Turns out that bullet lead matching isn't really a valid way of determining whether or not ammunition found on a suspect was used to shoot a victim. The idea is simple; if a suspect is in possession of the same type of ammunition used in a slaying or shooting (caliber and bullet type, possibly seating dept, ...) A forensic lab could analyze the chemical make-up of the bullet, and see if two of them came from the same factory batch.
I don't really get what the commotion is about, the technique can show that a certain bullet came from a certain batch of lead. A defense attorney can reduce the legal value of that by pointing out exactly how many bullets there were in that batch. Bullets are made by tens of thousands (with indiscernible lead composition, actual batches are larger, but *do* differ along the way), chances are that all of the cartridges of a type sold in one gun store are from the same batch, so it doesn't really prove anything that isn't already established by finding the suspect in possession of said cartridges.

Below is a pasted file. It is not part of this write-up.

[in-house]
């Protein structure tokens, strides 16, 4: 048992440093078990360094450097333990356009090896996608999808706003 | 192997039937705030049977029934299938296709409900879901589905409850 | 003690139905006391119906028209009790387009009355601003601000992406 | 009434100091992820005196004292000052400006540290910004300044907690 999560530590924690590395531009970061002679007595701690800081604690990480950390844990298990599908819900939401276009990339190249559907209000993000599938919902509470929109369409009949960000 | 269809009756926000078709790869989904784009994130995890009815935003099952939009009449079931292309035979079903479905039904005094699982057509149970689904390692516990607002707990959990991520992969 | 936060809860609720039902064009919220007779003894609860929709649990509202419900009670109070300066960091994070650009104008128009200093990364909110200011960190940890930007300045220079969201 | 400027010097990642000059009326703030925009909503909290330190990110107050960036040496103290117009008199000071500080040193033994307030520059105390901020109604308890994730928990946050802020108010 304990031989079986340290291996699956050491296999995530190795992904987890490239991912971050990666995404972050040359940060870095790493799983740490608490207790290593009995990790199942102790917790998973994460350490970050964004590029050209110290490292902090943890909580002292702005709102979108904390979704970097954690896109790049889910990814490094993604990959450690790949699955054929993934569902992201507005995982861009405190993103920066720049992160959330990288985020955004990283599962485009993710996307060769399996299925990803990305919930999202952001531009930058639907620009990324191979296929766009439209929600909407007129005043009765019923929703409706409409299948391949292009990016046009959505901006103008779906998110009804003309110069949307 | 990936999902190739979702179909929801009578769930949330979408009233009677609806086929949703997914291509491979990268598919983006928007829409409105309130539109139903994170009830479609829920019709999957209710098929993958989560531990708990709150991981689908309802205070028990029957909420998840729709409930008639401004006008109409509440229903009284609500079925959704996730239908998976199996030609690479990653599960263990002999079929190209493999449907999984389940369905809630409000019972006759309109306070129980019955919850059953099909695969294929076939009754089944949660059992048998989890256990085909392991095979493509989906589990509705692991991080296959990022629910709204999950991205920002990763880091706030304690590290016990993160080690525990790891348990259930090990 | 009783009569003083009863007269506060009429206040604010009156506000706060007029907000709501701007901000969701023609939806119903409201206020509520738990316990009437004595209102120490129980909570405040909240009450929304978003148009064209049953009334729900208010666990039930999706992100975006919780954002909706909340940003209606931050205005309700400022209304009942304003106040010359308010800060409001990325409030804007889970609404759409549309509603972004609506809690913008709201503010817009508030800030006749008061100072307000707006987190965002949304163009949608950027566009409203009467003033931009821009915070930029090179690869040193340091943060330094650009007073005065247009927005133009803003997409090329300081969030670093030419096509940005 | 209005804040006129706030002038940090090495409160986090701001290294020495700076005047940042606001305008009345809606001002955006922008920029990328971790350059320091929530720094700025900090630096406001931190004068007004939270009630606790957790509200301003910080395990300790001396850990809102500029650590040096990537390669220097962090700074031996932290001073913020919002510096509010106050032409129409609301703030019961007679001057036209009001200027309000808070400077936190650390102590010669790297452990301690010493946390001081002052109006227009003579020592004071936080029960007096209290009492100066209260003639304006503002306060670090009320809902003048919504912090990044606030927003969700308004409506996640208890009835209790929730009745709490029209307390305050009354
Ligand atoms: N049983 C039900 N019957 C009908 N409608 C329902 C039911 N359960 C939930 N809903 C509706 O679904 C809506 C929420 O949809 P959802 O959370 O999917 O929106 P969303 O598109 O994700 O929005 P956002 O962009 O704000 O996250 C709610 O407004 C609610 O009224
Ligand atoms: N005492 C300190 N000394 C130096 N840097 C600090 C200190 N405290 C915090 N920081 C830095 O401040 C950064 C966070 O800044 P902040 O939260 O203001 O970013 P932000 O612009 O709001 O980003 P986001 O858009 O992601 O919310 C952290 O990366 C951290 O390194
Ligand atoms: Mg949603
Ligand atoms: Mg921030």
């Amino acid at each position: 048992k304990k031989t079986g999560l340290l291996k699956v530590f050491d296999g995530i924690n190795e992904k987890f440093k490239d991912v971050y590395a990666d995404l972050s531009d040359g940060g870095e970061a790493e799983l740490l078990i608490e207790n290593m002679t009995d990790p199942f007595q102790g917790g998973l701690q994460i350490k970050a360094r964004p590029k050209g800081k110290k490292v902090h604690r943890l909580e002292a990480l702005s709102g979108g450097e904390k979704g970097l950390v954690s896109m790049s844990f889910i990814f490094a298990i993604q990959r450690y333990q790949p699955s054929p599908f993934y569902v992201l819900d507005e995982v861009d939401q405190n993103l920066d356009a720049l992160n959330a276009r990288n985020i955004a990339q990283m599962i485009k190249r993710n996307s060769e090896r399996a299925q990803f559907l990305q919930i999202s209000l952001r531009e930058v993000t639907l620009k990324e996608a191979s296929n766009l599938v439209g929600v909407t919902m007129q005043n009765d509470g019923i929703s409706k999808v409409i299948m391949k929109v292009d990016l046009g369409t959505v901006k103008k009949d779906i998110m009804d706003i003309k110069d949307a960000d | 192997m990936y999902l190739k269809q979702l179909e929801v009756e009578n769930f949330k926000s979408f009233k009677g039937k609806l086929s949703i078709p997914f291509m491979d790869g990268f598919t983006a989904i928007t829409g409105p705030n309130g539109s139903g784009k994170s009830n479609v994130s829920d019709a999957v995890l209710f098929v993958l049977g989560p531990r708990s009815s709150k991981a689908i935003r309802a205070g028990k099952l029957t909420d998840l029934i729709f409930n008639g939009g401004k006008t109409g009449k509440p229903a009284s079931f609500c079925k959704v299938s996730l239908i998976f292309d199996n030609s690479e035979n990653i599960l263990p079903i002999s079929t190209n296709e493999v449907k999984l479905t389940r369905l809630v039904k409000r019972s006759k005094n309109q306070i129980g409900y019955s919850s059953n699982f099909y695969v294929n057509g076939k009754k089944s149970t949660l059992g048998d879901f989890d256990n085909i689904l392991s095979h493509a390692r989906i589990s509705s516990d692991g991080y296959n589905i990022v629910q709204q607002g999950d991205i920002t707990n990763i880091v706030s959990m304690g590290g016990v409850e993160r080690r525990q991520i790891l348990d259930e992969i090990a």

Now, it would appear that the method used wasn't of acceptable scientific quality. Frankly, I don't see what you're going to prove beyond that the suspect was in possession of the same type and brand of ammunition used. But hey, my colleagues just run the tests they're told to do by the DA/defense, they don't have to consider juridical relevancy.
If you're interested in the full story:
Fox: Hundreds of Inmates Wrongly Convicted By Faulty Forensic Tool
Washington Post: FBI's Forensic Test Full of Holes